Sudan’s ruling generals and a coalition of protest groups are set to meet on Friday to continue crucial negotiations on the back of signing a power-sharing agreement earlier this week.
People gather at Khartoum’s Green Square to honour those who lost their lives in anti-government protests demand accountability for those responsible Anadolu Agency
African Union-backed talks between the Transitional Military Council (TMC) and the Forces of Freedom and Change (FFC) alliance have faced a series of setbacks and delays since the overthrow of long-time President Omar al-Bashir in April in the wake of popular protests against his autocratic rule.
Progress towards a final political deal has been slow and marred by deadly violence against pro-democracy demonstrators, casting doubt on protesters’ hopes for civilian rule.
Here’s all you need to know about the efforts to resolve Sudan’s political deadlock.
What has been agreed so far?
After a long period of stalled negotiations, the two sides on Wednesday signed a political accord to create a joint-ruling body tasked with creating a transitional administration that would govern for just over three years, after which elections will be held.
The body will be headed by a general during the first 21 months of the transition, followed by a civilian for the remaining 18 months.
The umbrella protest movement will nominate the prime minister, who will name a cabinet of 20 ministers, excluding the interior and defence ministers, the accord said. The Soverign Council’s military personnel will appoint these two officials.
Read more about the political accord here.
What happens next?
The TMC and the FFC wil meet on Friday to for negotiations on key remaining issues crucial to a successful transition.
The goal is to thrash out the details of the “constitutional declaration”, which will determine the powers and functions of the Sovereign Council.
Al Jazeera’s Hiba Morgan said negotiations on this more contentious document that is meant to complete the political deal are “likely to take days”, pointing to a number of sticking points.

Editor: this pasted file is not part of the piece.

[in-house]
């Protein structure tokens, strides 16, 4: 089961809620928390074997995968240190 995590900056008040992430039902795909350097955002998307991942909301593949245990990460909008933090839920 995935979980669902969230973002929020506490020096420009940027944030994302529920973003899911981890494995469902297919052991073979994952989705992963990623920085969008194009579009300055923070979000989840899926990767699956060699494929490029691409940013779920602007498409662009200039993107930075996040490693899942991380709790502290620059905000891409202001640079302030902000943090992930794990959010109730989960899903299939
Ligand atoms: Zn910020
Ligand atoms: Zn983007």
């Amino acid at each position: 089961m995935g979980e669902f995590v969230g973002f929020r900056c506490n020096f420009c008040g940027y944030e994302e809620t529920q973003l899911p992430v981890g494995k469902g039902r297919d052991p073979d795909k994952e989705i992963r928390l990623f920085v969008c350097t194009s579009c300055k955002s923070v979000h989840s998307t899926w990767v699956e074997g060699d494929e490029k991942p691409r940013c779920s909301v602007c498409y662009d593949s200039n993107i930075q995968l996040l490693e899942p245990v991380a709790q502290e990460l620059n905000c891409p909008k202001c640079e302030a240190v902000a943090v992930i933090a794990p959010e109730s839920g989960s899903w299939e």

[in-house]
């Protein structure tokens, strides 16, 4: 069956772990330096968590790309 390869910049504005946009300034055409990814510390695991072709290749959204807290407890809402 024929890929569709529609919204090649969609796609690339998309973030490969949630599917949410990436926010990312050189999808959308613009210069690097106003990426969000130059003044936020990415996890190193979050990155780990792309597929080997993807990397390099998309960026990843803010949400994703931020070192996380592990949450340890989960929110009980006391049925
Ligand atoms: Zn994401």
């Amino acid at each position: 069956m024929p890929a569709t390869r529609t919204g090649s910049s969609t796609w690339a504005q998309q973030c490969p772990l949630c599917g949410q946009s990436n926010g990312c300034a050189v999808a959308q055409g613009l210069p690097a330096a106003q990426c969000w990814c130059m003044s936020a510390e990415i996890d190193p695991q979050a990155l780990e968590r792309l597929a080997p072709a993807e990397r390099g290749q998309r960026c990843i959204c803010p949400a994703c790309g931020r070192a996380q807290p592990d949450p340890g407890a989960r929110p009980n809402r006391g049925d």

The most heated issue is expected to be the TMC’s demand for “absolute immunity” from prosecution for the military figures who will be part of the new joint governing body.
The protest movement has strongly rejected blanket immunity amid growing concerns about the effectiveness of an independent investigation with the military still in charge. Protest leaders suggested a “temporary immunity” be offered that would be valid as long as the member is in service.
The issue mainly refers to the deadly raid carried out on June 3 against the sit-in outside the military headquarters in Khartoum, the focal point of protesters’ months-long struggle for civilian rule.
Witnesses says the crackdown against the demonstrators was led by the Rapid Support Forces (RSF) paramilitary group. RSF commander General Mohamed Hamdan Dagalo, who is also the TMC’s deputy chief, has dismissed the accusation as an attempt to distort the image of his troops.
Doctors linked to the opposition said at least 128 people were killed in the raid and ensuing violence, with dozens of bodies recovered from the Nile River. Authorities confirmed 61 deaths.
“This kind of immunity represents a big problem… it contradicts even international laws as international laws don’t offer immunity for war crimes or for violations of human rights,” Faisal Mohamed Salih, Sudanese political analyst, told AFP news agency.
“If the Transitional Military Council remains stubborn then it will be a rock in the road of an agreement,” Salih said.
Al Jazeera’s Morgan said the TMC “may have to bend on this and give in to some terms”, otherwise opposition supporters will not accept a deal.
Protesters continue to hold rallies to honour those killed since their movement began in December 2018.
“Just on Thursday, thousands came out in rallies and staged a temporary sit-in in Khartoum demanding accountability for the protesters killed during the attack on the sit-in,” Morgan said.
“They are the FFC’s base, and not fulfilling that demand of accountability and letting the TMC have absolute immunity will also weaken the FFC,” she added.
What other obstacles are in place?
Meanwhile, some members of the FFC have rejected the deal between the two sides, saying it does not fulfil the expectations of protesters.
Al Jazeera’s Morgan said the FFC faced the challenge of maintaining a united front during the negotiations.
“Armed groups have rejected the political agreement, as well as several other parties and movements within the FFC,” she said, speaking from Addis Ababa in neighbouring Ethiopia.
Authorities in Sudan have shut down Al Jazeera’s Khartoum bureau and banned its journalists from reporting from the country.
“If there’s disagreement, there’s a risk of the FFC fracturing and that’s something they can ill-afford at the moment,” Morgan said.
She added that the umbrella protest movement will have to convince its different factions that the deal was not as bad as they thought.